What’s really in your dog’s food?

What’s really in your dog’s food?

I’ve talked before about the good, bad and ugly with dog food, but what about the ingredient labels? Don’t dog food manufacturers have to be truthful about the ingredients?

Yes and no. Just like other manufacturers, dog food companies have found ways to use creative language designed to appeal to our emotions and our desire to provide the best for our dogs. For instance, words like “premium,” “wholesome,” “gourmet” or “holistic” have no scientific, legal or even generally-agreed-upon meaning. Some call them “fluff” words.

They’re basically marketing ploys.

Here’s a closer look at some dog food marketing lingo, starting with the name: the Association of American Feed Control Officials has four rules for a pet food’s name.

• 95% rule. At least 95% of the product must be the named ingredient. For instance, “beef dog food” must include at least 95% beef and at least 70% of the total product with added water.

• 25% rule. If the named ingredient (for instance, chicken or fish) comprises at least 25 but less than 95% of the product, the product name must include a qualifying term like “dinner,” “entrée,” or “platter.”

• “With” rule. When you see a label containing the word “with” (for instance, “doggie dinner with beef,”) the “with” ingredient needs to be only 3% of the product.

• “Flavor” rule. According to the FDA, if the label says “chicken flavor dog food,” the product “must contain an amount sufficient to be able to be detected.” That could even be microscopic.

Looking at frequently-used terms, “organic” gets tossed around a lot lately, but when it comes to pet food, organic regulations have been under development for almost two decades. In the meantime, the USDA ruled that pet foods claiming to be organic must meet its human food regulations. Unfortunately, there is very little enforcement of this regulation.

On the back label, ingredients must be listed individually and by weight, meaning there is more of the ingredient at the top of the list than one further down. That being said, some manufacturers use a tactic called ingredient splitting to make one ingredient appear more significant than it really is.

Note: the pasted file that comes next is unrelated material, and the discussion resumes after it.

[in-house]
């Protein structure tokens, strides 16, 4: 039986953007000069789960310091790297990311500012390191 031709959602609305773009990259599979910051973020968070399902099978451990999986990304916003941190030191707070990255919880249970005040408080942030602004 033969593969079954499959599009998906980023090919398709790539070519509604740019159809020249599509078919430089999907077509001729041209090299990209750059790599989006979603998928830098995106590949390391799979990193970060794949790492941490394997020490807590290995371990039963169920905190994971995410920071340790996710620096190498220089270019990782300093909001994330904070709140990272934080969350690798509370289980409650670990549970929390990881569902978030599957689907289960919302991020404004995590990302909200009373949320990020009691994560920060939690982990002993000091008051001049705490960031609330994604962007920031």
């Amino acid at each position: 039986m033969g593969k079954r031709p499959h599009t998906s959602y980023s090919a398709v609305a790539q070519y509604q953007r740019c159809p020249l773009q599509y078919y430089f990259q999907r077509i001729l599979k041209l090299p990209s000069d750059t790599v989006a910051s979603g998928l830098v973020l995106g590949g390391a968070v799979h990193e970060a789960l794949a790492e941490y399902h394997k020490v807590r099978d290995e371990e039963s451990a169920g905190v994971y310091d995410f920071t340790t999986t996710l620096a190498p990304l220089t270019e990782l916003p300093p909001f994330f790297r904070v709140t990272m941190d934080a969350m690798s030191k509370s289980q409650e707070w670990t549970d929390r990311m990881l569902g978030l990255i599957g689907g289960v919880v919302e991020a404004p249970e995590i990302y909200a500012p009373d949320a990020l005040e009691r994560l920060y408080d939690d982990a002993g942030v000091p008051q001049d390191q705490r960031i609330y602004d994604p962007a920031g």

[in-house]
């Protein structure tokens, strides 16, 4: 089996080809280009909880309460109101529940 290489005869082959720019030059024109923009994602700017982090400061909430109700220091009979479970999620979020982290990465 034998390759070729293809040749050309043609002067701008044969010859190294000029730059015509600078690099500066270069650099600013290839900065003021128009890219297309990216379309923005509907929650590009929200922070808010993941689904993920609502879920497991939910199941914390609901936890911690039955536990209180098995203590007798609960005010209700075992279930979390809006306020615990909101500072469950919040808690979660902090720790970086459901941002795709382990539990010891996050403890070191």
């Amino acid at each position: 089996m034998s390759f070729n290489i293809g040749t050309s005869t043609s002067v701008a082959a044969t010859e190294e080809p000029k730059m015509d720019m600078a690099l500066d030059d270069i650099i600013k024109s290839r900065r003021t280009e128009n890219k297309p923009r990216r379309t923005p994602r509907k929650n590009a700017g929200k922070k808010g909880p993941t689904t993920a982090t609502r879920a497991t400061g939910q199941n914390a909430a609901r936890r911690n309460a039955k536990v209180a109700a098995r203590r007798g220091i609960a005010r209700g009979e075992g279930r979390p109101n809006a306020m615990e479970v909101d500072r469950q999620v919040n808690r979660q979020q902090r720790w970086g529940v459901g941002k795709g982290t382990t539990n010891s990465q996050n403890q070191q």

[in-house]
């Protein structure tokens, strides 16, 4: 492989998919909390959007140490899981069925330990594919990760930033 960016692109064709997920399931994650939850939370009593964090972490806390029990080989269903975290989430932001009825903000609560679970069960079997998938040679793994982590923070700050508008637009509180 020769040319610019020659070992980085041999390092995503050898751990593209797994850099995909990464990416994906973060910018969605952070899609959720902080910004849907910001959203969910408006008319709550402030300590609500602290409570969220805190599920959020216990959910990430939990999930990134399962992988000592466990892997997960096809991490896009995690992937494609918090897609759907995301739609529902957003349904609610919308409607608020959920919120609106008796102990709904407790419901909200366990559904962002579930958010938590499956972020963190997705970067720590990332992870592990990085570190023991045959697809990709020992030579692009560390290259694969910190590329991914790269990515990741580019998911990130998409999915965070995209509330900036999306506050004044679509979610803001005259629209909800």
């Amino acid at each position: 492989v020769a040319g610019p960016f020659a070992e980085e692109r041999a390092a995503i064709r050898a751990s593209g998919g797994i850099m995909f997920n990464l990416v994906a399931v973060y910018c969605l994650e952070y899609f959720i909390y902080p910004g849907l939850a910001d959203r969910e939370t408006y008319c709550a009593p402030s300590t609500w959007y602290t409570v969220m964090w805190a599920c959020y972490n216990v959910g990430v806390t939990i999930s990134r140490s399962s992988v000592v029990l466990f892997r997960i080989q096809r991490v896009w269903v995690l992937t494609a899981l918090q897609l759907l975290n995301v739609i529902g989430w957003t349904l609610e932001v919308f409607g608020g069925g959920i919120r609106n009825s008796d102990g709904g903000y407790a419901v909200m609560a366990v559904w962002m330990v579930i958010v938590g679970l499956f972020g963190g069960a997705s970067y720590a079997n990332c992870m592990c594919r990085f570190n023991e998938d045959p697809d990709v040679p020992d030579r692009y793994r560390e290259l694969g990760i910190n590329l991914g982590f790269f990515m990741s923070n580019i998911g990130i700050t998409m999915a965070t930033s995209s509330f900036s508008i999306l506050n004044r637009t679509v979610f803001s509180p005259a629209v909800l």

Let’s say a dog food’s first three ingredients are rice, potatoes and beef. By splitting the rice and potatoes into their separate components — rice, rice flour, potatoes, potato flour, potato starch and potato protein — the company can bring beef to the top of the list.

A manufacturer can also conceal an ingredient by using a more obscure scientific name. Some pet caretakers might want to avoid MSG in their dog’s food, so the company instead uses a term like “hydrolyzed protein,” which is simply the scientific term for a flavor enhancer. Like MSG.

Then there are those luscious pictures on dog food labels. Strips of tender, grilled steak, chunks of lean chicken, garden-fresh pumpkin, peas, apples and berries, all surrounding happy, shiny-coated dogs. Unfortunately, pictures can lie: while the FDA says that pictured ingredients on the label must be present in the food, they don’t regulate how much of those juicy-looking foodstuffs are actually in that food.

All of which is to say that you need to be a careful and vigilant consumer when it comes to choosing your dog’s food, and not allow yourself to be taken in by pretty pictures or questionable claims. I suggest that every dog caretaker subscribe to www.dogfoodadvisor.com, as it is fully independent, and it accepts no advertising or compensation from manufacturers for ratings.

Joan Merriam lives in Northern California with her Maine coon cat Indy, the infinite spirit of her beloved golden retriever Joey, and the abiding presence of her dog Casey, in whose memory this column is named. You can reach Joan at [email protected].

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